Successful Women Reflecting on Work-Life Balance
Many working women choose their career path because they have been inspired by other women. With each chapter of my career, there have been numerous women cheering me on, giving me advice and sharing how they manage to strike harmony between work and home. Work-life balance sounds ideal in theory, but figuring out how to juggle it all is always a challenge, especially when it seems the system is working against us. A demanding career makes things even more difficult; between the back-to-back meetings, endless emails, and constant deadlines, it’s tricky enough to squeeze in a good cup of coffee, let alone carve out time for a date night, kids’ school activities, or a quick yoga class. During this blog series, I invite you to meet women in my life who have found harmony and balance between their professional and personal life. So, pull up an OfficeSource chair and meet the amazing women in my life.
President and CEO
Pittsburgh Symphony Orchestra.
“A successful woman is one who can build a firm foundation with the bricks others have thrown at her.”
– Ishania Kurmi
Being appointed to the position in May 2015, she became the first female and youngest CEO in the Symphony’s 123-year history. Talk about a strong and determined woman! Melia has been working in the Symphony environment for nearly 25 years, after receiving a Bachelor of Music Degree in 1994 from the Oberlin College Conservatory of Music with a major in piano performance and a minor in musicology. In April 2007, she also received a master’s degree in public administration with an emphasis on nonprofit leadership from Grand Valley State University. And while her resume is impressive enough with all of the above, she is also a board member of Young Presidents Organization (YPO), the International Women’s Forum and an officer for Group1 Managers at the League of American Orchestras. She lives in the Pittsburgh suburbs with her husband and two children.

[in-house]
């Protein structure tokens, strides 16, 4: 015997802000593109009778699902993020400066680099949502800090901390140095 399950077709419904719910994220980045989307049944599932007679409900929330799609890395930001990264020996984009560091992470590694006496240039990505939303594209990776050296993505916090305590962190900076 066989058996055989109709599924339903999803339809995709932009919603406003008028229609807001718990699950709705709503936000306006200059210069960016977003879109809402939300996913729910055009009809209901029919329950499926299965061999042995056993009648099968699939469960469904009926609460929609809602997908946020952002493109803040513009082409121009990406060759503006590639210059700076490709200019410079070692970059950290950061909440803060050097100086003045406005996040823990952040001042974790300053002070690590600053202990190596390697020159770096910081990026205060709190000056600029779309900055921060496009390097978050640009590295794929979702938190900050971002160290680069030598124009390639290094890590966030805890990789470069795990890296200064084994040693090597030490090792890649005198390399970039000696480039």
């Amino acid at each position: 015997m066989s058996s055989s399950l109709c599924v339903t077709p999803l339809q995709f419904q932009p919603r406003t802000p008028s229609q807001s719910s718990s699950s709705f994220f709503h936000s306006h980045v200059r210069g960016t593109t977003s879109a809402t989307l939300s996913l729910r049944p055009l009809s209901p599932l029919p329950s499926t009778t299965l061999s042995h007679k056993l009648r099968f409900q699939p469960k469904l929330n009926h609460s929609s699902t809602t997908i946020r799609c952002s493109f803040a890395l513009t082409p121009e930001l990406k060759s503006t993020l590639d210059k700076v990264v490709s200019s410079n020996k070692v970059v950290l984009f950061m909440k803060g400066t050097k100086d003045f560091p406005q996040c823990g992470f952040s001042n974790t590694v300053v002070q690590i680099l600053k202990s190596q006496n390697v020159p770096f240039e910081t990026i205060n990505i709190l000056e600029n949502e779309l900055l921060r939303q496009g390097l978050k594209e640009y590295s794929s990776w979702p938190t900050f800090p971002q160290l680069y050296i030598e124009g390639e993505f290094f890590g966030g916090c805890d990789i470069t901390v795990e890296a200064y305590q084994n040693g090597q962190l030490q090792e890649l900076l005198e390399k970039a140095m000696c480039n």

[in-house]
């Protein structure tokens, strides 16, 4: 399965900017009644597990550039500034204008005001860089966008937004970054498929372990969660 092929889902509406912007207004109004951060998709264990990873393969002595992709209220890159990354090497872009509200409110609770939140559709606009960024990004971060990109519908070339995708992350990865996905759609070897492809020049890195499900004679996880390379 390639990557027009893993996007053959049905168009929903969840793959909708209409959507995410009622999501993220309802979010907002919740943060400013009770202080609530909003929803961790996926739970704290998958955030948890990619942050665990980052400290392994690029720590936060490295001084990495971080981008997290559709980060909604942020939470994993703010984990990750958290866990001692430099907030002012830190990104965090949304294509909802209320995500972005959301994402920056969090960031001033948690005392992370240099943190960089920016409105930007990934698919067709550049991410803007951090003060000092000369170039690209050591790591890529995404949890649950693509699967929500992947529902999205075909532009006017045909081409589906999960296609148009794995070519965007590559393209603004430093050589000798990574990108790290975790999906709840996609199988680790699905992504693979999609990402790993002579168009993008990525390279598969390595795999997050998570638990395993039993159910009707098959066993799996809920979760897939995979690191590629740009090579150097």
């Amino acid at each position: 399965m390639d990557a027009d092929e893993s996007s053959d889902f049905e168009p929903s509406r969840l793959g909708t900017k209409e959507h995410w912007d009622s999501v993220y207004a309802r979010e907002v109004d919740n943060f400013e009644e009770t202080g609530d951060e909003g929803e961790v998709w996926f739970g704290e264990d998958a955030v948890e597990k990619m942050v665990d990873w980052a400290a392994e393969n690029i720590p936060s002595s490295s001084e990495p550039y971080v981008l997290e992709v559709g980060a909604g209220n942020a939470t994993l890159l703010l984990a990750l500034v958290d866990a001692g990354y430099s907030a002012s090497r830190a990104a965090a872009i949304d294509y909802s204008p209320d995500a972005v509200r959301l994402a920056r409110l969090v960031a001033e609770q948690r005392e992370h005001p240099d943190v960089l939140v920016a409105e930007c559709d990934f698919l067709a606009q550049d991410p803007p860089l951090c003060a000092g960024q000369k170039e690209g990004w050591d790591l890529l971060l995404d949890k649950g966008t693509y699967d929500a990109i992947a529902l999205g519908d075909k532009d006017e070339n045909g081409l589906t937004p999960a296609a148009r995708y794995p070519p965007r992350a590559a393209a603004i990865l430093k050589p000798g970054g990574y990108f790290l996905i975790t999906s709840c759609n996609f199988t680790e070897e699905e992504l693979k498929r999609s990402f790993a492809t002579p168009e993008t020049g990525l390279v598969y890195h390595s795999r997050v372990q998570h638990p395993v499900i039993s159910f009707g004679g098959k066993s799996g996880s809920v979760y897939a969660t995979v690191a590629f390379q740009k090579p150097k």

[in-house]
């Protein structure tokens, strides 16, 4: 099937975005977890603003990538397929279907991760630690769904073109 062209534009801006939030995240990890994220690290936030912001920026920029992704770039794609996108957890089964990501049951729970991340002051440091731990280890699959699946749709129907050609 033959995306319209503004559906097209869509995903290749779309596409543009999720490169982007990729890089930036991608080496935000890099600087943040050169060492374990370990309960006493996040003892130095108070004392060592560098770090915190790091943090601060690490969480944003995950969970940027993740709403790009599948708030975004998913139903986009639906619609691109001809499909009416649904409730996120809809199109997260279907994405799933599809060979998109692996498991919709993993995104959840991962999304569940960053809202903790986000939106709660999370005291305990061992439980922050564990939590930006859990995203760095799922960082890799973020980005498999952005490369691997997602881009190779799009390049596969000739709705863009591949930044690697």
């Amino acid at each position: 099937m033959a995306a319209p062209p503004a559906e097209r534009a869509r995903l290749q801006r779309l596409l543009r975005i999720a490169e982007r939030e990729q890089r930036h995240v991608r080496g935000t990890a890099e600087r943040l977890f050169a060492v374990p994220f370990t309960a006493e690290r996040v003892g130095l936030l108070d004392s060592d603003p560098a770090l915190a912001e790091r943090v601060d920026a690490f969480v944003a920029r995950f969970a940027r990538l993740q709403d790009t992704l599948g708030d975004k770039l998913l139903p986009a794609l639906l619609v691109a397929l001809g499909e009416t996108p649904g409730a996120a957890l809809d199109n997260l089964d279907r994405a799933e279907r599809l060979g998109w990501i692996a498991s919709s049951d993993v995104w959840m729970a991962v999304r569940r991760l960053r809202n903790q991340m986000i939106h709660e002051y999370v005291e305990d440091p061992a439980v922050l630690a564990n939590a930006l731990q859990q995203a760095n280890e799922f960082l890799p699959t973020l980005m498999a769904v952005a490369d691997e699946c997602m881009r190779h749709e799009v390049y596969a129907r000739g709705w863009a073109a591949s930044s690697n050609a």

Melia and I became friends a few years ago, after meeting at a family function. It was at this function where we discussed the balance of being a working mom and keeping up with demands of both family and career. I continue to admire the way she is able to balance it all. After sitting down again with her recently, I was able to capture in writing some of her advice on work-life balance and how to succeed as a woman in the working world. I hope that her words below inspire you to work hard, stay dedicated, and realize that you are all rock stars
Here are some of the Questions I asked Melia.
My biggest accomplishment in my career has been the organizational turn-around since my arrival in 2015 at the PSO. The Pittsburgh Symphony was in a challenged position financially; it needed better governance from the board, and the culture on the staff was less than optimal. It was a much more challenging situation than what I thought, and we had to make some hard changes to save the organization. We had to endure a painful work stoppage with our musicians in 2016, which was probably the lowest point and hardest thing I have ever done. Between 2016 and 2019, we have grown earned revenue and contributed revenue significantly to fix the operating accrual budget and the past two years we have seen surplus budgets for the first time in over a decade. Our challenges are not solved completely, but we are about 180 degrees from where we were five years ago on every front.